A 30-acre area of unincorporated North Richmond is not eligible for a casino, representatives from the U.S. Department of the Interior announced today.
The Scotts Valley Band of Pomo Indians had sought to build a large casino on a 30-acre slice of land in North Richmond near Parr Boulevard on the Richmond Parkway. But according to a department press release, Assistant Secretary for Indian Affairs Donald “Del” Laverdure determined that the tribe’s application does not qualify for gaming because the tribe lacks significant historical connections to the site.
“We determined that the Band’s parcels near the city of Richmond did not qualify as restored lands under the Indian Gaming Regulatory Act’s equal footing exceptions because it could not demonstrate it had significant historical connection to the site,” Lavendure stated in the press release.
Similar reasoning also factored into a ruling in August, 2011, against the Guidiville Band of Pomo Indians’ plans to build a casino at Point Molate, a former Navy fuel depot in the city of Richmond.
The Contra Costa County Board of Supervisors, which governs unincorporated North Richmond, also opposed the Scotts Valley casino plan. Board of Supervisors chair Mary Piepho sent a letter to the Bureau of Indian Affairs dated May 17, 2012, reiterating the board’s objection to the casino on grounds that the Scotts Valley Band’s application did not meet the “restored lands” requirement.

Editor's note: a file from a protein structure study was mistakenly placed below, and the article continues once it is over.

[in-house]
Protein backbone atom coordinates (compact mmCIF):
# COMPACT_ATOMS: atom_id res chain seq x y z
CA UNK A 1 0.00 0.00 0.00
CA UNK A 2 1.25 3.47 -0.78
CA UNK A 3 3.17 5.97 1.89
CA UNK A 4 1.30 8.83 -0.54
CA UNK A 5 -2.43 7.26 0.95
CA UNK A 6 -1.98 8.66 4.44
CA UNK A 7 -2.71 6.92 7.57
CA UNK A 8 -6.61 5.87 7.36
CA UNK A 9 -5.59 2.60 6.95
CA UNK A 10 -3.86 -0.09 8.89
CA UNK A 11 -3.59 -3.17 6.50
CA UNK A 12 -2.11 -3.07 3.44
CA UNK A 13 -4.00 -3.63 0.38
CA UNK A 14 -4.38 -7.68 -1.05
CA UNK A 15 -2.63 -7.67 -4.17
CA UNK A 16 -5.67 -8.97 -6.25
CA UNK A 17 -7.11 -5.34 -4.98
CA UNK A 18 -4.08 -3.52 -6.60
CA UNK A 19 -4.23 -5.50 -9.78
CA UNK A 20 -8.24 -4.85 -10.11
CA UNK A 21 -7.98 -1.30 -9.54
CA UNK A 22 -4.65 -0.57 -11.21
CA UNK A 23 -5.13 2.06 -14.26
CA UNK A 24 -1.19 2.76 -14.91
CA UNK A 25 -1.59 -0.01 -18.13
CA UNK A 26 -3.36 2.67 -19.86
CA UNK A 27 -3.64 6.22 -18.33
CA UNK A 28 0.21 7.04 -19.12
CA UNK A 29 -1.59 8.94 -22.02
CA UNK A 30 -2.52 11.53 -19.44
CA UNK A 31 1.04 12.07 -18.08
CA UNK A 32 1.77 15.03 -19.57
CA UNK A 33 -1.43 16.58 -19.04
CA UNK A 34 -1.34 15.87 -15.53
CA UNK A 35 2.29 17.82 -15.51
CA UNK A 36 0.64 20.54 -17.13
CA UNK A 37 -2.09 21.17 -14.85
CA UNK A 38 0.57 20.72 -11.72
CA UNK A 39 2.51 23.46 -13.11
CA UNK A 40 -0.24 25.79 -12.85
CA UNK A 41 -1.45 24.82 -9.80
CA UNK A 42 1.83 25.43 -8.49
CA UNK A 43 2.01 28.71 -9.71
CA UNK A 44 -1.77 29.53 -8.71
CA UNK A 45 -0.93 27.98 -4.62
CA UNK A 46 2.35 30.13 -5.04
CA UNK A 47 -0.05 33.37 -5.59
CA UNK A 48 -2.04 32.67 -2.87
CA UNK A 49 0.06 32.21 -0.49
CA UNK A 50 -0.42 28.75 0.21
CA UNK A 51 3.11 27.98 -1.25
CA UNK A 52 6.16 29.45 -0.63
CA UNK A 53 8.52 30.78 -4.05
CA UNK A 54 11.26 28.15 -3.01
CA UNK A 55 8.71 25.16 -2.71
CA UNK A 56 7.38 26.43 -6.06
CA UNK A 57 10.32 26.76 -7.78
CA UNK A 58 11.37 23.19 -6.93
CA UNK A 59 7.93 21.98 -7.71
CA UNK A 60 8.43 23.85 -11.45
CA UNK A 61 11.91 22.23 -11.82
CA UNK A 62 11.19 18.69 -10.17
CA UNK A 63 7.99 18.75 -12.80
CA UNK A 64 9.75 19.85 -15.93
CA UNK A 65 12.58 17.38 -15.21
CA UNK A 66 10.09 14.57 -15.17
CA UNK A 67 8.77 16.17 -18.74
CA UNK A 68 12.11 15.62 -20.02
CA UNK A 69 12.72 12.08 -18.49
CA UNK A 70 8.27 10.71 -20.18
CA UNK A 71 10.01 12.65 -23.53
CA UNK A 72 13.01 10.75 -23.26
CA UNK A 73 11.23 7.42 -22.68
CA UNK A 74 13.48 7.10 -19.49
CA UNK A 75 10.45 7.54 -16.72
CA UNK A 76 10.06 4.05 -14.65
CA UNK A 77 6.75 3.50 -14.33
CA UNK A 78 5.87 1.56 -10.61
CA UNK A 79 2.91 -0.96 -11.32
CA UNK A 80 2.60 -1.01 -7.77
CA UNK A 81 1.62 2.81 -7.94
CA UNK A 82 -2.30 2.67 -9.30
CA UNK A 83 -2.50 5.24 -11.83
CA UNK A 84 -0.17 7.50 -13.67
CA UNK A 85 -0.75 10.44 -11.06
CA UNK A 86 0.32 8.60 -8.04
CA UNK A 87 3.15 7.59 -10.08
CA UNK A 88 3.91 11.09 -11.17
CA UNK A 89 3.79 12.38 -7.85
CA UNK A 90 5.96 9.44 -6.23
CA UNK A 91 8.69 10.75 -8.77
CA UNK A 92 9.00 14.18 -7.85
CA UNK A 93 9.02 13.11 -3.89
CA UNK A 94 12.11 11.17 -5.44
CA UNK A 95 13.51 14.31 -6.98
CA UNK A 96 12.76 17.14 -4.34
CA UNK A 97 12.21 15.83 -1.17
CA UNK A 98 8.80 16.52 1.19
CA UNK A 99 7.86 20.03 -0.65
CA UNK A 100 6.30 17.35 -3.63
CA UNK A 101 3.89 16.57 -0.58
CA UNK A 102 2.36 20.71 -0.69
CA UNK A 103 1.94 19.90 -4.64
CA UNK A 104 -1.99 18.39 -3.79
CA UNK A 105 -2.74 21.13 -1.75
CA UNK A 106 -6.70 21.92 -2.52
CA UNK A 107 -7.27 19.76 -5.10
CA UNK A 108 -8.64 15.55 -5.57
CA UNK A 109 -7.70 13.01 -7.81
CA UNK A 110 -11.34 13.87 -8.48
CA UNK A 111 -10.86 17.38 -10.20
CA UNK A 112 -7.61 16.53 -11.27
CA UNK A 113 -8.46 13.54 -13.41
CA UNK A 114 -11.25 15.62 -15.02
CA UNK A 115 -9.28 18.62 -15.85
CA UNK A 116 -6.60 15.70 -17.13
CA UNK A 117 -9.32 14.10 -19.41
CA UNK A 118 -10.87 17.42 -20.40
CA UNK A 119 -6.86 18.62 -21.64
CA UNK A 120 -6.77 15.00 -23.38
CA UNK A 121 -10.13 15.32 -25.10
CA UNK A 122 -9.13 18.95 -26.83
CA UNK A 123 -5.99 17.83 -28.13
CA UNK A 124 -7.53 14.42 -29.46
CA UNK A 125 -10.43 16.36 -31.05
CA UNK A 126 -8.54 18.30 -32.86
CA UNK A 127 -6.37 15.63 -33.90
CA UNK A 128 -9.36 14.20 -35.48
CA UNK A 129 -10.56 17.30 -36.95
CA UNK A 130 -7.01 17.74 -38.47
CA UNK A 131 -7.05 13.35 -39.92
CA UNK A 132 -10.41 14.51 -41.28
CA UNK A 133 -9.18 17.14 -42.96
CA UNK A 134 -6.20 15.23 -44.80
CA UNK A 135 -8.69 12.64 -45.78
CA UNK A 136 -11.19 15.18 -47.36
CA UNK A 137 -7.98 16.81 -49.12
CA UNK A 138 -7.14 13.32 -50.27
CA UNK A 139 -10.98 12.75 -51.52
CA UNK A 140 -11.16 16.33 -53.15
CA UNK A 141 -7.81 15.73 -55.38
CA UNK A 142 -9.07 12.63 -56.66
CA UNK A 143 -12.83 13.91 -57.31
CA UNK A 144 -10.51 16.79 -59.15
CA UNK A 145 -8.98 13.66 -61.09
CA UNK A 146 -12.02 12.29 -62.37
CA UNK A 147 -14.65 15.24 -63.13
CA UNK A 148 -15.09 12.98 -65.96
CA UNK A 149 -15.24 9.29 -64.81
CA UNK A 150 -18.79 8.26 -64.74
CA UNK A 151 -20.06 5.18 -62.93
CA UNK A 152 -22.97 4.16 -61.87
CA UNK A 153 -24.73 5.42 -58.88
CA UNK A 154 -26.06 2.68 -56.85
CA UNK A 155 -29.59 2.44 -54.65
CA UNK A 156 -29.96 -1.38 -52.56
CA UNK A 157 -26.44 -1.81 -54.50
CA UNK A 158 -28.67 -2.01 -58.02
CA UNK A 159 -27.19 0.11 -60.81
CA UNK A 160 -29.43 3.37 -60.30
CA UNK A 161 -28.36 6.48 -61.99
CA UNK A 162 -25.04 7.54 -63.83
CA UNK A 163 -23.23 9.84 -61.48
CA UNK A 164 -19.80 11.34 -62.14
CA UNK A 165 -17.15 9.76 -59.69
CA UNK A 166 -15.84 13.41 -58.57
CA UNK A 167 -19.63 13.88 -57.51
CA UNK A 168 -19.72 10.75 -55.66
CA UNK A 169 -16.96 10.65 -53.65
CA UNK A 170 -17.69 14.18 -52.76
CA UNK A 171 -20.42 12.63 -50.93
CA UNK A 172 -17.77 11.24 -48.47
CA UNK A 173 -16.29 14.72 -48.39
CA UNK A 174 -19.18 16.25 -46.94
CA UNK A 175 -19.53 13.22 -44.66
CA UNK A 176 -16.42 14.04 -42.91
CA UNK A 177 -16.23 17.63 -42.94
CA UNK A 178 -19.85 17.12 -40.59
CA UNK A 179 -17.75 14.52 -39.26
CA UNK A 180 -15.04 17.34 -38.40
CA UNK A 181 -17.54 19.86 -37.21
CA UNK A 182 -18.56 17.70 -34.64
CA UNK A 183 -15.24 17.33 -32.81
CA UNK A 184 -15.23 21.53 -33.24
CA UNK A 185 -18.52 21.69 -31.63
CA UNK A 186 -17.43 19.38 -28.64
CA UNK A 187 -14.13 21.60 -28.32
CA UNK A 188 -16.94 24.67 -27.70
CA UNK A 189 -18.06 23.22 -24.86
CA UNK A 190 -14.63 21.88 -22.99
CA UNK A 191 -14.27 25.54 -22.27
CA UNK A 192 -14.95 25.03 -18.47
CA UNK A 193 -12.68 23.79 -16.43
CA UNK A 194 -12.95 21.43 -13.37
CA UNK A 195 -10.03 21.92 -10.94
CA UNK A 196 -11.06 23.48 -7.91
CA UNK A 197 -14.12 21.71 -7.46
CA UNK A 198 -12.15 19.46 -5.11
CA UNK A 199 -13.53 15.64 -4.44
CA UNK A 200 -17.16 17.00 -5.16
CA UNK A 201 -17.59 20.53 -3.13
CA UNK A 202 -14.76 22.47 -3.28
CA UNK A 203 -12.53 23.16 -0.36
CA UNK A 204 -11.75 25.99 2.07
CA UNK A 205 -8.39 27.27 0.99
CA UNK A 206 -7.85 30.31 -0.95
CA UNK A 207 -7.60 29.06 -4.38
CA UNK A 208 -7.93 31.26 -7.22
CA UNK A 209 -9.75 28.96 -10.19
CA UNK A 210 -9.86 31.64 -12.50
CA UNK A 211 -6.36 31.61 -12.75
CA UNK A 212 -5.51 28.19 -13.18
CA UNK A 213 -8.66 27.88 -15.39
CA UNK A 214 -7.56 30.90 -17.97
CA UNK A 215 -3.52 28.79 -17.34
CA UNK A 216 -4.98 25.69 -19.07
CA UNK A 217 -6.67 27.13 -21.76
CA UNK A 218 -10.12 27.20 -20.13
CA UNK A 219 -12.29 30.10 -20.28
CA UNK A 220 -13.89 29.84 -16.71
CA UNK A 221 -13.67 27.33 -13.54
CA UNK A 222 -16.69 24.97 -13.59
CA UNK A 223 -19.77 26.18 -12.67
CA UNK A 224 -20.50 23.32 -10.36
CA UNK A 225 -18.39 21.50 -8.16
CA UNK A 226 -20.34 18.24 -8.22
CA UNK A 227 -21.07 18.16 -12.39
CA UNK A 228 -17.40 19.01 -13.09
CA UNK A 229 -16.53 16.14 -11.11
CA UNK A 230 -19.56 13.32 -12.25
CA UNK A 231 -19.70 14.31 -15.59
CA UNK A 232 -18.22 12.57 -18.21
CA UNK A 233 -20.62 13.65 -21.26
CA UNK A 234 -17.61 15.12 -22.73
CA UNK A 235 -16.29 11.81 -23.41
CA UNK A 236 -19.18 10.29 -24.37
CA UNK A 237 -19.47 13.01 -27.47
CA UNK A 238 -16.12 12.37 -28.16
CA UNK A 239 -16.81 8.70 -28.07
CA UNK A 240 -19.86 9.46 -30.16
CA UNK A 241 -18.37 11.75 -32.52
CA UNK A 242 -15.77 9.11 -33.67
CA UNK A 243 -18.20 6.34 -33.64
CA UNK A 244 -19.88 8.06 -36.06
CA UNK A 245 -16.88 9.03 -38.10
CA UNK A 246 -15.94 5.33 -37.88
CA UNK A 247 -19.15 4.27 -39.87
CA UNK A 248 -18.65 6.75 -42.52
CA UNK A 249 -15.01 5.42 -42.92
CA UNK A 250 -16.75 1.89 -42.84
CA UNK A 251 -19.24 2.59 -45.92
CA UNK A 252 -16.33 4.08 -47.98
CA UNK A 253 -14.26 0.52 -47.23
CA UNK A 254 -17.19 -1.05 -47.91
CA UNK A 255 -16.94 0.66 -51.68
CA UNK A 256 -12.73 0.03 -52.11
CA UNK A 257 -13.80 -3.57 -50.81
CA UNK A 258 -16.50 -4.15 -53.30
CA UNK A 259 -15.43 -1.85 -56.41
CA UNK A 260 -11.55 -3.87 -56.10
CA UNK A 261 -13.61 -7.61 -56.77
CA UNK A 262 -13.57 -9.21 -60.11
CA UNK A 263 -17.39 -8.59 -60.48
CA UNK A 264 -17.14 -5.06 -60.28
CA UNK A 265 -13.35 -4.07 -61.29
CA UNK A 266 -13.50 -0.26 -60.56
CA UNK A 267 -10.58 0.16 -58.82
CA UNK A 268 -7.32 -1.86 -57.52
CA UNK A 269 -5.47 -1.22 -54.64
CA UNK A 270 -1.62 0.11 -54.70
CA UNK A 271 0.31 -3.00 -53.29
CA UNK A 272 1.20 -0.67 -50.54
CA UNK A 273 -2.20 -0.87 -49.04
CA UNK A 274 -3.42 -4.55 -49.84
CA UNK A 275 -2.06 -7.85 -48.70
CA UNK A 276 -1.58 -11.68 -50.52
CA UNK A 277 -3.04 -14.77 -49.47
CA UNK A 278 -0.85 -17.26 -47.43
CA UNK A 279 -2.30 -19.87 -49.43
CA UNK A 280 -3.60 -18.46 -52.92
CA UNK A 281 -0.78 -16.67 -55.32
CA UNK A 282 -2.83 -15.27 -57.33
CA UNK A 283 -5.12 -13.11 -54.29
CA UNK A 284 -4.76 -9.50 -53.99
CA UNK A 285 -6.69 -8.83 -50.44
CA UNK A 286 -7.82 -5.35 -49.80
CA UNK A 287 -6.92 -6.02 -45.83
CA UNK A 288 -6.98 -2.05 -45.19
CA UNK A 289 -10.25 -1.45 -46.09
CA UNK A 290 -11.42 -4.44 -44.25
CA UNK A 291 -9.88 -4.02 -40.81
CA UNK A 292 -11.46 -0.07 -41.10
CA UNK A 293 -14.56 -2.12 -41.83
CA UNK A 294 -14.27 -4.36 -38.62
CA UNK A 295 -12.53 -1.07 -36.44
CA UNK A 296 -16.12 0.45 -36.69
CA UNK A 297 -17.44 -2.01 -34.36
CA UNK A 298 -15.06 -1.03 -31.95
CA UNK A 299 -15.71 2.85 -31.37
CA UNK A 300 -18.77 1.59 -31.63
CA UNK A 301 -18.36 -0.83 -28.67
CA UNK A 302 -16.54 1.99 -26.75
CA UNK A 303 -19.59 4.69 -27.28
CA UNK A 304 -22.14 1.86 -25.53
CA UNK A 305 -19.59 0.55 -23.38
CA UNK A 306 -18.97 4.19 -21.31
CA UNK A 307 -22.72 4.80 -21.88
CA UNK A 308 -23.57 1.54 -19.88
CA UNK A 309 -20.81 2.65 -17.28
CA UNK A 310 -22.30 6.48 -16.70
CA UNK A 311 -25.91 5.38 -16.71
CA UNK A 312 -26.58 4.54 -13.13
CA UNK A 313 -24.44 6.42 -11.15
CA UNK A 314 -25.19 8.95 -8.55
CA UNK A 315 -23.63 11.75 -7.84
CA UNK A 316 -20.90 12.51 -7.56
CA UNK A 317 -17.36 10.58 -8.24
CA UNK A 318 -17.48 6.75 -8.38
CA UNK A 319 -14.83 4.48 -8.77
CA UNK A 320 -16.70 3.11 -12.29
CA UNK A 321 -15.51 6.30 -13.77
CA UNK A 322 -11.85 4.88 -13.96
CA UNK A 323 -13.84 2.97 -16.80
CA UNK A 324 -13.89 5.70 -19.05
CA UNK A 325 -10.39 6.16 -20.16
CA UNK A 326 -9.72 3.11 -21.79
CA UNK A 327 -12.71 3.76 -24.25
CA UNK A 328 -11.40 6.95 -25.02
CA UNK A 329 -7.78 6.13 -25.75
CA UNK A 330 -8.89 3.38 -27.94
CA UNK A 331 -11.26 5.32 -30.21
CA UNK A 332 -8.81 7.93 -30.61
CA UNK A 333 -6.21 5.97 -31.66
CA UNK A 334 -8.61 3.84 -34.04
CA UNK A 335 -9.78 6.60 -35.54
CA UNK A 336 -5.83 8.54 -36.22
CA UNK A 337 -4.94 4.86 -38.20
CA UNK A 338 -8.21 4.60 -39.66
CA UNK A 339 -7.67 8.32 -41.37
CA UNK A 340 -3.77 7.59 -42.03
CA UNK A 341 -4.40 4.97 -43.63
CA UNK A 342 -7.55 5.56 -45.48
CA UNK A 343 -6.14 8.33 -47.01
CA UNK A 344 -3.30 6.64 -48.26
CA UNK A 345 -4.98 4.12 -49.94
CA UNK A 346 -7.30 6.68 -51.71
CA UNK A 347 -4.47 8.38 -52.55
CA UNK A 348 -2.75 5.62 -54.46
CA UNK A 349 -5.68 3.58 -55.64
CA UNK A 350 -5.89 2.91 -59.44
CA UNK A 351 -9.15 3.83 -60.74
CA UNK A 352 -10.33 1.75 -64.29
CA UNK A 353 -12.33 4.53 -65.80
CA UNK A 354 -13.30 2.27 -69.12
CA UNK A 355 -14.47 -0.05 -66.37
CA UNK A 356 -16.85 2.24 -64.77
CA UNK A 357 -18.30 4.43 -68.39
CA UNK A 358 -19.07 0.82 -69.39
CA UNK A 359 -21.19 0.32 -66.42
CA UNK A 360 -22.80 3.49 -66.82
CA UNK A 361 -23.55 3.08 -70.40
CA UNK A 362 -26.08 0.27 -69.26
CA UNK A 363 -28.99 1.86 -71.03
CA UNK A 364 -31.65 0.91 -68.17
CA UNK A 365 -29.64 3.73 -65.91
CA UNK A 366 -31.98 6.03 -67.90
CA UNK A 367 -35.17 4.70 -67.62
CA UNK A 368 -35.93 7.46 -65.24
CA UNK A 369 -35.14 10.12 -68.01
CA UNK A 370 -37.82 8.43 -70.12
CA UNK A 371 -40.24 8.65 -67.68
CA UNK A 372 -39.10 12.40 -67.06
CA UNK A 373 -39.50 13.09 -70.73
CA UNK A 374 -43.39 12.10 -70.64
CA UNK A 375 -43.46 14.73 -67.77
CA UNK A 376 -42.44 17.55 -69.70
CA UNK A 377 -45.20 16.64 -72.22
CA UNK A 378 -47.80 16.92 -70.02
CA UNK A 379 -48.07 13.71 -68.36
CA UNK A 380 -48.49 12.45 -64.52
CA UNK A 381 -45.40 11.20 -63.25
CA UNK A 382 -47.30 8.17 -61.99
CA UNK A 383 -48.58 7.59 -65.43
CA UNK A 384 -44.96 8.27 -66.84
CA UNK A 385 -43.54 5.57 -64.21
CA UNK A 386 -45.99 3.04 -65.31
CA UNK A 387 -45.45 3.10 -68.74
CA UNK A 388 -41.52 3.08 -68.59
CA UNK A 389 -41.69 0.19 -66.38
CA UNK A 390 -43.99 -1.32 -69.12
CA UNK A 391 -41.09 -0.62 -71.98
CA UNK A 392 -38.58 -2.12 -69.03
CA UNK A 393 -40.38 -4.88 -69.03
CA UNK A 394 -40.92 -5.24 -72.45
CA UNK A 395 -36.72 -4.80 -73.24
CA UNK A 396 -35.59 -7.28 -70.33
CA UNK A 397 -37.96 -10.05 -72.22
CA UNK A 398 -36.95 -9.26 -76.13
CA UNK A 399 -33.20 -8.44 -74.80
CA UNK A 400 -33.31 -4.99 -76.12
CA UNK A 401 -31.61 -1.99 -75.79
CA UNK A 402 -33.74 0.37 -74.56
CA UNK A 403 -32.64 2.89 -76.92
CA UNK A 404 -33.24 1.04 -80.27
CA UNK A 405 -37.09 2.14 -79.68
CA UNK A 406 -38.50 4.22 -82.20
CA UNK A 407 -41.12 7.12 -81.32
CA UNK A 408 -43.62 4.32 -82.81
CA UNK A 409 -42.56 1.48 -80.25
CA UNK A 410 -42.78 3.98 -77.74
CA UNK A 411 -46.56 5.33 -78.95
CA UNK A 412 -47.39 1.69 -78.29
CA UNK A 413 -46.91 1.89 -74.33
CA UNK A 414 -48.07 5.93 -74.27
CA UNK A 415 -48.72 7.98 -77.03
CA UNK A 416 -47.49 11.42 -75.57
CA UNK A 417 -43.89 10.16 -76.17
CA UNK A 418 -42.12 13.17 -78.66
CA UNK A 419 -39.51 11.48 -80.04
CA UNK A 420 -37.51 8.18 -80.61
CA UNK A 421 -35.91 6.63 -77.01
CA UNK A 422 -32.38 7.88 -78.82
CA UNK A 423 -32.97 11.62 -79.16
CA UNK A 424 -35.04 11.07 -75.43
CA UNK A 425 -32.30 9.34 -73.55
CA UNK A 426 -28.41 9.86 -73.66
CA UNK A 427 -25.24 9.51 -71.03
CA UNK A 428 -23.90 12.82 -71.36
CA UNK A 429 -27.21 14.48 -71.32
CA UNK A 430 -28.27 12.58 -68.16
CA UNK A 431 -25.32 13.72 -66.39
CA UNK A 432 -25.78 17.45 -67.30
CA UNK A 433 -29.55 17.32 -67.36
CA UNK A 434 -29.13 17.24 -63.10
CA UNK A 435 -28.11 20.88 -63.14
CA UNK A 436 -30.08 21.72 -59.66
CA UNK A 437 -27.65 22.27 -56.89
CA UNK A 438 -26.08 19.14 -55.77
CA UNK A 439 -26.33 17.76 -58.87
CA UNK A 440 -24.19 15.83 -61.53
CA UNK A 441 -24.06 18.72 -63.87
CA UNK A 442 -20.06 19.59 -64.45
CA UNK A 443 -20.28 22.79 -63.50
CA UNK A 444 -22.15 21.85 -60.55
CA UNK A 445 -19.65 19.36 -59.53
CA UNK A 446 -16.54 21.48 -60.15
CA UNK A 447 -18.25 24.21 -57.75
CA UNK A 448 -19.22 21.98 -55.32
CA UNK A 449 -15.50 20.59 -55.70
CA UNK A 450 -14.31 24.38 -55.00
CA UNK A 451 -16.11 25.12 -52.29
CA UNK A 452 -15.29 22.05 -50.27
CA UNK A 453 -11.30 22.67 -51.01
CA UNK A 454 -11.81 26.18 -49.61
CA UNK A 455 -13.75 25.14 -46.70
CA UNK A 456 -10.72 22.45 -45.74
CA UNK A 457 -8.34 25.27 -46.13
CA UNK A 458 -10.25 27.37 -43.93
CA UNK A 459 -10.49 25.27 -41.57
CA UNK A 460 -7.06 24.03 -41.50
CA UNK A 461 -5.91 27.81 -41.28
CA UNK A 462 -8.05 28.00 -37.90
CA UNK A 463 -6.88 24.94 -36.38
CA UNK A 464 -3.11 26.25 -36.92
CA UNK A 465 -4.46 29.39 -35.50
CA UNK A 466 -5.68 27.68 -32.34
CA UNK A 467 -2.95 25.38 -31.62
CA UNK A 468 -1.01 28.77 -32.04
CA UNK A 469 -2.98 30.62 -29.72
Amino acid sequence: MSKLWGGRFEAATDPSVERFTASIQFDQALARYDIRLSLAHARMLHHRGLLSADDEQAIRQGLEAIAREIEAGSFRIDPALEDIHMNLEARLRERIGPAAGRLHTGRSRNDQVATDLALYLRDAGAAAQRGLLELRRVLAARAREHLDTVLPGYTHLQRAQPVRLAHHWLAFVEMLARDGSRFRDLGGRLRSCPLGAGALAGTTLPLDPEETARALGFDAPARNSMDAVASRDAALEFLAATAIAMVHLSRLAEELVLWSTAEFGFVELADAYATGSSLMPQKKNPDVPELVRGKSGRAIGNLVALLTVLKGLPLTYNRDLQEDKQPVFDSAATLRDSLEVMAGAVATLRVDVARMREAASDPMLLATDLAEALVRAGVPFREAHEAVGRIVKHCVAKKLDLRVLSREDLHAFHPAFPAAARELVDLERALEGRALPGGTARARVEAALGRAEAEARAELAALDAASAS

On Friday, Contra Costa County Supervisor John Gioia said he was pleased with the decision.
“The county carried the major weight of the opposition from the outset,” Gioia said. “We expended over a million dollars in studies, analysis, filing briefs and other activities. It was clear that the impacts to the surrounding communities would have outweighed the benefits.”
Andres Soto, a local anti-casino advocate, hailed the decision as well. “This determination nails the coffin on any possibility of a casino in North Richmond,” Soto said. “The type of gambling proposed with this casino—Las Vegas-style slots in which players are pitted against the house—are associated with negative social and economic consequences.” Analyses by the county concluded that the surrounding urban area would have borne significant impacts, including traffic congestion, increased public health needs and potential affects to local crime.
The Scotts Valley Band of Pomo Indians of California is a federally recognized tribe of Pomo and Wailaki Indians in Lake County, California.